Premiere Pro’s Generative Extend AI tool can add valuable seconds to your footage.

The new Generative Extend AI tool could eliminate that workaround process entirely and work for a lot of shots, not only interviews. The end result would help editors continue to dictate an edit’s pace while using ideal shots that may have been unfortunately clipped short and otherwise made unusable.


Object Addition

Adding objects found its way towards the bottom of my list only because I tend to want items in a shot removed more often than added. Still, the ability to use generative AI to swap an actor’s clothing or change a watch face, for example, has a lot of validity—especially if Adobe cracks the code on how to direct specific design elements of the generated content.


premiere pro ai tools - generative addition tool
Premiere Pro’s gen-AI can add objects to your footage.

What I’m most curious about though is if object addition could work similarly to generative fill in Photoshop for extending the boundaries of a video frame? We’ve all been in situations where a source file, like an interview, is cropped too tight for our taste. Imagine how nice it would be to add a little extra breathing room to the top, bottom, or sides of your video even while the camera is moving. Maybe even replace the cropped borders of a Warp-Stabilized shot? Currently, that’s tedious at best, impossible at worst.


Generating Video

In a similar vein to object addition, the teased ability to generate new clips right on the timeline is enticing. It may not get used regularly in my workflow, but sometimes, you just need that one extra clip. It does have the potential to save large swaths of time searching for the perfect stock footage shot in that respect. Like most, I see this eating away at the stock footage industry, but hopefully that encourages stock providers to double down on upping their production quality.



Third-party AI integrations

Everything is better with friends, right? Adobe seems to agree. Between OpenAI, PikaLabs, Runway, and Firefly, one of the biggest talking points around generative AI over the last year has been whose model is best? The truth of the matter is that they all seem to have strengths and weaknesses, not to mention that end users are already developing personal favorites.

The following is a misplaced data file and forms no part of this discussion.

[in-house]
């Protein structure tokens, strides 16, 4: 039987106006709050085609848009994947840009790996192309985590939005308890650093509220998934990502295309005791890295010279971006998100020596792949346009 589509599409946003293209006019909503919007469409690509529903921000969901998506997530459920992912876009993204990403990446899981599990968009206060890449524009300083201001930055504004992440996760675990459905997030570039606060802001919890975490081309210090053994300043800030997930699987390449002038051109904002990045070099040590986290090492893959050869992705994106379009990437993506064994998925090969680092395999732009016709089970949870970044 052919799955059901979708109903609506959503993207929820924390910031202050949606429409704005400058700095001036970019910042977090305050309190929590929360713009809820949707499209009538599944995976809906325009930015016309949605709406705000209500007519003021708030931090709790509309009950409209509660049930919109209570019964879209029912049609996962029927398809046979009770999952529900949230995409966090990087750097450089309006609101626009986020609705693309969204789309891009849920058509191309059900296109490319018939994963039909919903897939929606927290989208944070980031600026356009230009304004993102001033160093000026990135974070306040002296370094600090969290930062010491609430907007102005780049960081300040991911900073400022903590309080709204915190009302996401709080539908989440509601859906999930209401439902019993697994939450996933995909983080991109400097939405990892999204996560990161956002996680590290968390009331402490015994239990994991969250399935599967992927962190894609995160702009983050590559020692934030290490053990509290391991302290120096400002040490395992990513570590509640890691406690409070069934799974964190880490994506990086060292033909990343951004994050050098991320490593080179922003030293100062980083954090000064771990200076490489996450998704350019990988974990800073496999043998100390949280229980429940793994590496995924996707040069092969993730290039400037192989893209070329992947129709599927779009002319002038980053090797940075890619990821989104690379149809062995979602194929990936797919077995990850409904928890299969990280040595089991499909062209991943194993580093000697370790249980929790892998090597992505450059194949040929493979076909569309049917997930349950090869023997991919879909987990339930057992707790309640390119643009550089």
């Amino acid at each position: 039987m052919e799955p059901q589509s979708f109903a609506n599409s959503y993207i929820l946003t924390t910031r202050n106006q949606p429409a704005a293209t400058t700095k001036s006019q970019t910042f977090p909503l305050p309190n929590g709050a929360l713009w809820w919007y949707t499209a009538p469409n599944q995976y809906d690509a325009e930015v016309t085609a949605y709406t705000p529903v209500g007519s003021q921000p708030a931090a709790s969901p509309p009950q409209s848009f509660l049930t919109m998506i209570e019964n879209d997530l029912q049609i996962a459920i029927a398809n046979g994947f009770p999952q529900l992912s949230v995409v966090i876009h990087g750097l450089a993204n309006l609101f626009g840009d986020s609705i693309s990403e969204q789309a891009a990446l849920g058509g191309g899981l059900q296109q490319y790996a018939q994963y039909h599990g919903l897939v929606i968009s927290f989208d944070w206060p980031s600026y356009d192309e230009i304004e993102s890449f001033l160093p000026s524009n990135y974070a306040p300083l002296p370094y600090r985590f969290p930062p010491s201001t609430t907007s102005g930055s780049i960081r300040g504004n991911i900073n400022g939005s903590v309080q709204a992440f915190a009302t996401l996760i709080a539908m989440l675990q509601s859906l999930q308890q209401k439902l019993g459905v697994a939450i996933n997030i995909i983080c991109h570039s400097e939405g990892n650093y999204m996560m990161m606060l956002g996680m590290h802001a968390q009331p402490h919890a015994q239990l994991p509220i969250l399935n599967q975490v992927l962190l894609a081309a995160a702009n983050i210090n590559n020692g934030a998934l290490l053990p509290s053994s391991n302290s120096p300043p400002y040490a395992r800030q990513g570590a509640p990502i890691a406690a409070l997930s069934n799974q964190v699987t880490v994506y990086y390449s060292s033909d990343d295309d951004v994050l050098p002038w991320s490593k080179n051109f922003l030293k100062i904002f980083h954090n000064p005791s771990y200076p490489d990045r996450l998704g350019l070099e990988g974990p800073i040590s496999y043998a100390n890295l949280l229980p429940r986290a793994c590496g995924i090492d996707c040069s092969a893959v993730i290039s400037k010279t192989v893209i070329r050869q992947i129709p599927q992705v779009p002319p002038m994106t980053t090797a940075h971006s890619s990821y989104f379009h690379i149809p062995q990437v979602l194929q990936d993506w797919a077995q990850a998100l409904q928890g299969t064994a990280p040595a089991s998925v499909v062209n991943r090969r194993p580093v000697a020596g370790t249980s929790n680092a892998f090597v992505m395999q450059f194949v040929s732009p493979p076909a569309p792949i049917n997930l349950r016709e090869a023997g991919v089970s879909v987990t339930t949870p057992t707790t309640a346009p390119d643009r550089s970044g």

"Adobe sees a future in which thousands of specialized models emerge, each strong in their own niche. Adobe’s decades of experience with AI shows that AI-generated content is most useful when it’s a natural part of what you do every day." - Adobe Newsroom

Adobe has clearly recognized this as well and showed that rather than having one model to rule them all, it hopes to let users pick between models at their discretion when using these new generative AI tools directly inside of Premiere. I’m certain that the hurdles for this potential collaborative function are huge, but I truly love seeing Adobe take the lead at solving the challenge.



Transparency through Content Credentials

In my opinion, we can’t discuss AI without addressing the elephant in the room. AI has opened a Pandora’s box regarding reality versus fiction and intellectual property. That said, I’ll leave those debates to the corners of the internet dedicated to such things. From my perspective, it’s good to see that Adobe again is leading the industry by putting forth an idea to help mitigate concerns over generated content. 


By way of the Content Authenticity Initiative, the company has pledged to attach Content Credentials—an open-source nutrition label of sorts—to generative AI assets produced in its Creative Cloud applications. Users will be able to see how content was made, and even which specific AI models were used for generation. It’s a big step in the right direction for generative AI as it reaches across the creative industry.



Non-AI features, I see you

premiere pro ai tools - new premiere pro properties panel
A new Premiere Pro Properties panel?

The post-production nerd that I am, what may be just as exciting as the new AI features are the UI enhancements also seen in the teaser. The demo video is clearly a concept, but it points to the direction that Adobe intends to go and in that direction there looks to be a new properties panel.


Properties Panel

The properties panel looks like a close cousin to the After Effects addition that has become beloved by many motion designers. How this would relate to the Effect Controls panel is anyone’s guess, but I can see a world where they would work in tandem for setting and manipulating keyframes. Another possibility is that Effect Controls would become a subsection of the Properties panel.





Conclusion

As no stranger to AI filmmaking, I’m keenly aware that what we’re seeing now is only the tip of the rocket that’s going to blast the role of an editor to new stratospheres. Responsibilities will shift and the stack of hats that editors routinely wear continues to grow a little taller.


If you look at the history of editing, that’s honestly nothing new. Editors have constantly evolved alongside technology since first slicing and dicing on Moviolas. As the industry evolves, so shall we. These new AI tools will make the tedious tasks that once detracted from creative pursuits even easier to overcome. And I’m here for it.